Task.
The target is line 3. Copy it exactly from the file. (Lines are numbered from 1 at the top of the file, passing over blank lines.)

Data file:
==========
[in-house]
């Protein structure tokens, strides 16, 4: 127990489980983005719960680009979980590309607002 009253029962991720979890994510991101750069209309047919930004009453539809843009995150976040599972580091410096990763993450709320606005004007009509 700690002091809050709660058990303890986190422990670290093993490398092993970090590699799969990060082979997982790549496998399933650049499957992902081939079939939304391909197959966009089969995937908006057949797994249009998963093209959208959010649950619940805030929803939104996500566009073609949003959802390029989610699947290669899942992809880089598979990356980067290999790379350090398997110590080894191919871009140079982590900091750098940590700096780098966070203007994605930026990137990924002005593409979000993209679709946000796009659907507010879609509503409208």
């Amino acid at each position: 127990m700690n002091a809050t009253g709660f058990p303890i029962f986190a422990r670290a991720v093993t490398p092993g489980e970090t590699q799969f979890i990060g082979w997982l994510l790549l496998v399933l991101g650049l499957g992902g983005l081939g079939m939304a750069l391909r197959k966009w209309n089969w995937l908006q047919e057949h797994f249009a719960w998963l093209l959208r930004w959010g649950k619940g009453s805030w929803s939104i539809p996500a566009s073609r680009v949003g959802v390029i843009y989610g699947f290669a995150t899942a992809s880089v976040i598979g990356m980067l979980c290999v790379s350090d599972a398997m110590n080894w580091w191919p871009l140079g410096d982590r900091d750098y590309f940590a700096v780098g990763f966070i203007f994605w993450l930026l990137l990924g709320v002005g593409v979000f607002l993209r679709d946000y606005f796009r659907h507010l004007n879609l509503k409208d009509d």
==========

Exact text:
């Amino acid at each position: 127990m700690n002091a809050t009253g709660f058990p303890i029962f986190a422990r670290a991720v093993t490398p092993g489980e970090t590699q799969f979890i990060g082979w997982l994510l790549l496998v399933l991101g650049l499957g992902g983005l081939g079939m939304a750069l391909r197959k966009w209309n089969w995937l908006q047919e057949h797994f249009a719960w998963l093209l959208r930004w959010g649950k619940g009453s805030w929803s939104i539809p996500a566009s073609r680009v949003g959802v390029i843009y989610g699947f290669a995150t899942a992809s880089v976040i598979g990356m980067l979980c290999v790379s350090d599972a398997m110590n080894w580091w191919p871009l140079g410096d982590r900091d750098y590309f940590a700096v780098g990763f966070i203007f994605w993450l930026l990137l990924g709320v002005g593409v979000f607002l993209r679709d946000y606005f796009r659907h507010l004007n879609l509503k409208d009509d």